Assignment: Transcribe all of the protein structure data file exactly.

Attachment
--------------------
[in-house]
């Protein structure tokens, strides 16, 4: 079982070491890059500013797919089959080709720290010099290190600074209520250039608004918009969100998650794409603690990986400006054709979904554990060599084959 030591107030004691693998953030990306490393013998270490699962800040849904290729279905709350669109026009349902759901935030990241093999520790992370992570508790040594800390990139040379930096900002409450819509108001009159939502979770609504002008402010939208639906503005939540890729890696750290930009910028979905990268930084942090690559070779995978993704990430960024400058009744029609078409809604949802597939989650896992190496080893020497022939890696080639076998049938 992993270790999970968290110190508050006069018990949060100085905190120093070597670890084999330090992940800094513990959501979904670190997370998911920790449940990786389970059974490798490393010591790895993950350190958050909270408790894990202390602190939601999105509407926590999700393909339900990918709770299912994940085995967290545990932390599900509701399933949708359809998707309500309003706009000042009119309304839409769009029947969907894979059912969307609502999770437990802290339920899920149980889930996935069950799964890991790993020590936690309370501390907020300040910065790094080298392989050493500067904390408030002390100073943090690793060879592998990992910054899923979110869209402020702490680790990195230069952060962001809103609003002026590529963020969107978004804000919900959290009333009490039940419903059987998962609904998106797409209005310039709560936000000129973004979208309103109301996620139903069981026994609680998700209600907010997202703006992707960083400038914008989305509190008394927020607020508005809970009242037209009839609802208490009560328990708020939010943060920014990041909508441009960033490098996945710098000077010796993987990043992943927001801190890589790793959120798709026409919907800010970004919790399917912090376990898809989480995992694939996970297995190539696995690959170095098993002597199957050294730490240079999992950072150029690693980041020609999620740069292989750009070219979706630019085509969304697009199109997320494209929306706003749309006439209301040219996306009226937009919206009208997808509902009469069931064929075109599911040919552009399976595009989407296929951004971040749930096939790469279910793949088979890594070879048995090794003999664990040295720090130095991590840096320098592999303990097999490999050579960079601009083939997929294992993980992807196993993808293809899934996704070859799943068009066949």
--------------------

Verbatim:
[in-house]
């Protein structure tokens, strides 16, 4: 079982070491890059500013797919089959080709720290010099290190600074209520250039608004918009969100998650794409603690990986400006054709979904554990060599084959 030591107030004691693998953030990306490393013998270490699962800040849904290729279905709350669109026009349902759901935030990241093999520790992370992570508790040594800390990139040379930096900002409450819509108001009159939502979770609504002008402010939208639906503005939540890729890696750290930009910028979905990268930084942090690559070779995978993704990430960024400058009744029609078409809604949802597939989650896992190496080893020497022939890696080639076998049938 992993270790999970968290110190508050006069018990949060100085905190120093070597670890084999330090992940800094513990959501979904670190997370998911920790449940990786389970059974490798490393010591790895993950350190958050909270408790894990202390602190939601999105509407926590999700393909339900990918709770299912994940085995967290545990932390599900509701399933949708359809998707309500309003706009000042009119309304839409769009029947969907894979059912969307609502999770437990802290339920899920149980889930996935069950799964890991790993020590936690309370501390907020300040910065790094080298392989050493500067904390408030002390100073943090690793060879592998990992910054899923979110869209402020702490680790990195230069952060962001809103609003002026590529963020969107978004804000919900959290009333009490039940419903059987998962609904998106797409209005310039709560936000000129973004979208309103109301996620139903069981026994609680998700209600907010997202703006992707960083400038914008989305509190008394927020607020508005809970009242037209009839609802208490009560328990708020939010943060920014990041909508441009960033490098996945710098000077010796993987990043992943927001801190890589790793959120798709026409919907800010970004919790399917912090376990898809989480995992694939996970297995190539696995690959170095098993002597199957050294730490240079999992950072150029690693980041020609999620740069292989750009070219979706630019085509969304697009199109997320494209929306706003749309006439209301040219996306009226937009919206009208997808509902009469069931064929075109599911040919552009399976595009989407296929951004971040749930096939790469279910793949088979890594070879048995090794003999664990040295720090130095991590840096320098592999303990097999490999050579960079601009083939997929294992993980992807196993993808293809899934996704070859799943068009066949």